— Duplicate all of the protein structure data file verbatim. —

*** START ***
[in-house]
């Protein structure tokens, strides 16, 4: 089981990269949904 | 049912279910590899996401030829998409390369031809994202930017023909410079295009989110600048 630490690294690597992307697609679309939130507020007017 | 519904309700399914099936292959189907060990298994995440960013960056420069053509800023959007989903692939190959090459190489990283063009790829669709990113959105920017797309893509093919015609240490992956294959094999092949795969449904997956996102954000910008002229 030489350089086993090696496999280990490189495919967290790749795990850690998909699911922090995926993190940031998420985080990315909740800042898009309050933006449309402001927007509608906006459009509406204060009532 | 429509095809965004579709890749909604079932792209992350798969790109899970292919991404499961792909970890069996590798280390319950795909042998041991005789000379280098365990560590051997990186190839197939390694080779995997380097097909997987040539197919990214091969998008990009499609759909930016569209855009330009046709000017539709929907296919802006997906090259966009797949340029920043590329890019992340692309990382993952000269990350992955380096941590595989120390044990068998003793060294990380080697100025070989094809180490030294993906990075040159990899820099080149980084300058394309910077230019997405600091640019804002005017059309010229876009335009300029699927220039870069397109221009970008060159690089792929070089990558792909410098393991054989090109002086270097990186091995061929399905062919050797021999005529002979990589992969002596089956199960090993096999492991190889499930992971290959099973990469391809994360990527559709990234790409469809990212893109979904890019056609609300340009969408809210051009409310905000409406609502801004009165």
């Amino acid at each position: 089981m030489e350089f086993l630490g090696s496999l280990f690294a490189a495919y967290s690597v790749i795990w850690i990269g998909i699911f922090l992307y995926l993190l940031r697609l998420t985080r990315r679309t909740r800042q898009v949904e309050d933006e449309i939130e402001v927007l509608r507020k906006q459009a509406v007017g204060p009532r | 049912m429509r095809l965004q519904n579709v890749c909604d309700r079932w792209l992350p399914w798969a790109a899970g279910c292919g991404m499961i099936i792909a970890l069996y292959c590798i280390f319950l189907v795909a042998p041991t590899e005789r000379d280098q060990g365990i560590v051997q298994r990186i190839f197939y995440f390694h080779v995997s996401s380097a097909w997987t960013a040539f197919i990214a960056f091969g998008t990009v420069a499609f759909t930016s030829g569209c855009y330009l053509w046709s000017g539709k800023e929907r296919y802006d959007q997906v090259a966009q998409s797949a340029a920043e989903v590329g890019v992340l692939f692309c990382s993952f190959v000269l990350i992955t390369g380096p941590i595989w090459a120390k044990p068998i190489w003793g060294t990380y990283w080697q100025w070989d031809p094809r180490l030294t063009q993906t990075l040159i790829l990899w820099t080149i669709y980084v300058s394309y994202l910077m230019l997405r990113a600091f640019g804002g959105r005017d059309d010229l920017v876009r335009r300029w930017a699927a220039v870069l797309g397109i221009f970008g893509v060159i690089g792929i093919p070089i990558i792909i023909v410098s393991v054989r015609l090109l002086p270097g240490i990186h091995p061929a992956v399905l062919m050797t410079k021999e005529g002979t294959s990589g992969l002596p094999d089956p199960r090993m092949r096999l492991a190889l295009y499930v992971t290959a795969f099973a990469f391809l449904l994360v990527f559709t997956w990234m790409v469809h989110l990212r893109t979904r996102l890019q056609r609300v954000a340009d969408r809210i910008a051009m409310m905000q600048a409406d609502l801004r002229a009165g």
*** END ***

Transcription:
[in-house]
């Protein structure tokens, strides 16, 4: 089981990269949904 | 049912279910590899996401030829998409390369031809994202930017023909410079295009989110600048 630490690294690597992307697609679309939130507020007017 | 519904309700399914099936292959189907060990298994995440960013960056420069053509800023959007989903692939190959090459190489990283063009790829669709990113959105920017797309893509093919015609240490992956294959094999092949795969449904997956996102954000910008002229 030489350089086993090696496999280990490189495919967290790749795990850690998909699911922090995926993190940031998420985080990315909740800042898009309050933006449309402001927007509608906006459009509406204060009532 | 429509095809965004579709890749909604079932792209992350798969790109899970292919991404499961792909970890069996590798280390319950795909042998041991005789000379280098365990560590051997990186190839197939390694080779995997380097097909997987040539197919990214091969998008990009499609759909930016569209855009330009046709000017539709929907296919802006997906090259966009797949340029920043590329890019992340692309990382993952000269990350992955380096941590595989120390044990068998003793060294990380080697100025070989094809180490030294993906990075040159990899820099080149980084300058394309910077230019997405600091640019804002005017059309010229876009335009300029699927220039870069397109221009970008060159690089792929070089990558792909410098393991054989090109002086270097990186091995061929399905062919050797021999005529002979990589992969002596089956199960090993096999492991190889499930992971290959099973990469391809994360990527559709990234790409469809990212893109979904890019056609609300340009969408809210051009409310905000409406609502801004009165």
């Amino acid at each position: 089981m030489e350089f086993l630490g090696s496999l280990f690294a490189a495919y967290s690597v790749i795990w850690i990269g998909i699911f922090l992307y995926l993190l940031r697609l998420t985080r990315r679309t909740r800042q898009v949904e309050d933006e449309i939130e402001v927007l509608r507020k906006q459009a509406v007017g204060p009532r | 049912m429509r095809l965004q519904n579709v890749c909604d309700r079932w792209l992350p399914w798969a790109a899970g279910c292919g991404m499961i099936i792909a970890l069996y292959c590798i280390f319950l189907v795909a042998p041991t590899e005789r000379d280098q060990g365990i560590v051997q298994r990186i190839f197939y995440f390694h080779v995997s996401s380097a097909w997987t960013a040539f197919i990214a960056f091969g998008t990009v420069a499609f759909t930016s030829g569209c855009y330009l053509w046709s000017g539709k800023e929907r296919y802006d959007q997906v090259a966009q998409s797949a340029a920043e989903v590329g890019v992340l692939f692309c990382s993952f190959v000269l990350i992955t390369g380096p941590i595989w090459a120390k044990p068998i190489w003793g060294t990380y990283w080697q100025w070989d031809p094809r180490l030294t063009q993906t990075l040159i790829l990899w820099t080149i669709y980084v300058s394309y994202l910077m230019l997405r990113a600091f640019g804002g959105r005017d059309d010229l920017v876009r335009r300029w930017a699927a220039v870069l797309g397109i221009f970008g893509v060159i690089g792929i093919p070089i990558i792909i023909v410098s393991v054989r015609l090109l002086p270097g240490i990186h091995p061929a992956v399905l062919m050797t410079k021999e005529g002979t294959s990589g992969l002596p094999d089956p199960r090993m092949r096999l492991a190889l295009y499930v992971t290959a795969f099973a990469f391809l449904l994360v990527f559709t997956w990234m790409v469809h989110l990212r893109t979904r996102l890019q056609r609300v954000a340009d969408r809210i910008a051009m409310m905000q600048a409406d609502l801004r002229a009165g």